Constella: first-in-class treatment option for IBS patients with constipation

Almirall has launched Constella (linaclotide) for the symptomatic treatment of moderate to severe irritable bowel syndrome with constipation.

Constella (linaclotide) is a once-daily oral capsule that should be taken at least 30 minutes before a meal to reduce gastrointestinal adverse effects.
Constella (linaclotide) is a once-daily oral capsule that should be taken at least 30 minutes before a meal to reduce gastrointestinal adverse effects.

PHARMACOLOGY

Linaclotide binds to the guanylate cyclase-C receptor on the luminal surface of the intestinal epithelium resulting in increased concentrations of both extra- and intra-cellular cyclic guanosine monophosphate (c-GMP).1 

Extracellular c-GMP decreases pain fibre activity thereby reducing visceral pain in animal models, while intracellular c-GMP causes secretion of chloride and bicarbonate into the intestinal lumen leading to increased intestinal fluid and accelerated transit.1

CLINICAL STUDIES

The efficacy and safety of linaclotide for the treatment of IBS-C was investigated in two randomised, double-blind, placebo-controlled phase III studies of similar design: study 1 (n=804) assessed patients over 26 weeks and study 2 (n=800) evaluated patients over 12 weeks before re-randomisation for an additional 4-week treatment period. In both studies, patients received linaclotide 290 microgram or placebo.1-3

Patients met Rome II criteria for IBS-C and were required to report a mean abdominal pain score of 3 or more on a 0–10 point numeric rating scale (criteria that correspond to a moderate to severe IBS population), <3 complete spontaneous bowel movements (SBMs and ≤5 SBMs per week during a 2-week baseline period.1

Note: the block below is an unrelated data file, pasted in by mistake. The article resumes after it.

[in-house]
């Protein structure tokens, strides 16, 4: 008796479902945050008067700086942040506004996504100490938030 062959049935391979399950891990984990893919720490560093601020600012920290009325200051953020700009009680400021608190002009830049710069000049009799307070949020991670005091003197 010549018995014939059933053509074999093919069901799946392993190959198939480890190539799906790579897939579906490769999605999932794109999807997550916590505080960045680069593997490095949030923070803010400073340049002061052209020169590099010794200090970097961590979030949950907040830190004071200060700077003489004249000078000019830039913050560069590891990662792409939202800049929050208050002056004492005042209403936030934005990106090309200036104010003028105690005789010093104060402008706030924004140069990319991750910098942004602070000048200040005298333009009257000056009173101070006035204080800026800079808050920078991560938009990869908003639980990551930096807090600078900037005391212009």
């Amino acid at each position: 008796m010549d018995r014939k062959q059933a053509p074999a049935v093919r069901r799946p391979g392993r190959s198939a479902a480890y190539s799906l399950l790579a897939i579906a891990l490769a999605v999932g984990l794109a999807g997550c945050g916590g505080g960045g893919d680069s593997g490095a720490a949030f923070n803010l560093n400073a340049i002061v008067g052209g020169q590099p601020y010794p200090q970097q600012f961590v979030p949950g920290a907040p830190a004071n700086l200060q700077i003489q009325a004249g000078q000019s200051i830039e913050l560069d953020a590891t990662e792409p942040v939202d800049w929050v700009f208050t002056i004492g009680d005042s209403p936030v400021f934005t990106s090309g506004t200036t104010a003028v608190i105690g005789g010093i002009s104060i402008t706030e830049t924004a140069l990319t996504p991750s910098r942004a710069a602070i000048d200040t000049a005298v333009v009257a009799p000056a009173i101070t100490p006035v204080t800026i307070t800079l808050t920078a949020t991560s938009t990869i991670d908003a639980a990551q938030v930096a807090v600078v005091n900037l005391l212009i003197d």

Investigators used IBS degree of relief response rate (considerably or completely relieved for ≥50% of treatment period) and abdominal pain/discomfort response rate (improvement of ≥30% for at least 50% of the treatment period) at 12 weeks as the co-primary endpoints.1

Pre-treatment, patients had a mean abdominal pain score of 5.6 and bloating score of 6.6 (0-10 scale) with 2.2% of days free of abdominal pain and an average of 1.8 SBMs per week.1

Reduction in IBS relief and abdominal pain/discomfort

In study 1, the IBS degree of relief response rate at 12 weeks was 33.7% in patients treated with linaclotide compared with 13.9% in patients on placebo (p<0.0001), and a further 48.9% of patients showed response to abdominal pain/discomfort comapred with 34.5% in the placebo arm.2

In study 2, patients treated with linaclotide had a IBS degree of relief response rate at week 12 of 33.6% versus 21% for patients on placebo (p<0.0001), and a greater percentage of patients given linaclotide showed a response in terms of abdominal pain/discomfort (50.1% vs 37.5% for placebo, p=0.0003).3

At 26 weeks in study 1, significantly higher percentages of linaclotide-treated patients showed a response in terms of IBS relief and abdominal pain/discomfort compared with patients on placebo: 37% and 54% for linaclotide and 17% and 36% for placebo, respectively (p<0.0001 for both comparisons).4

Other signs and symptoms of IBS-C including bloating, frequency of complete SBMs, straining and stool consistency were improved in linaclotide treated patients compared with those on placebo (p<0.0001). These effects were seen at 1 week and sustained over the entire treatment period.1

Safety profile

 

The most commonly reported adverse effect in both trials was diarrhoea. This resulted in discontinuation of linaclotide in 4.5% of linaclotide-treated patients compared with 0.2% of patients treated with placebo in study 1. Similar rates of discontinuation were observed in study 2: 5.7% for linaclotide versus 0.3% for placebo.2,3

Prescribers should advise patients to seek medical attention if diarrhoea is severe or prolonged (lasting over 1 week) and temporary discontinuation should be considered in this event.1

References

  1. Constella Summary of Product Characteristics, November 2012.
  2. Chey WD et al. Am J Gastroenterol 2012; 101: 1702–12.
  3. Rao S et al. Am J Gastroenterol 2012; 107: 1714–1724.
  4. Quigley EM et al. Aliment Pharmacol Ther 2013; 37: 49–61.

View Constella drug record

Further information:  Almirall

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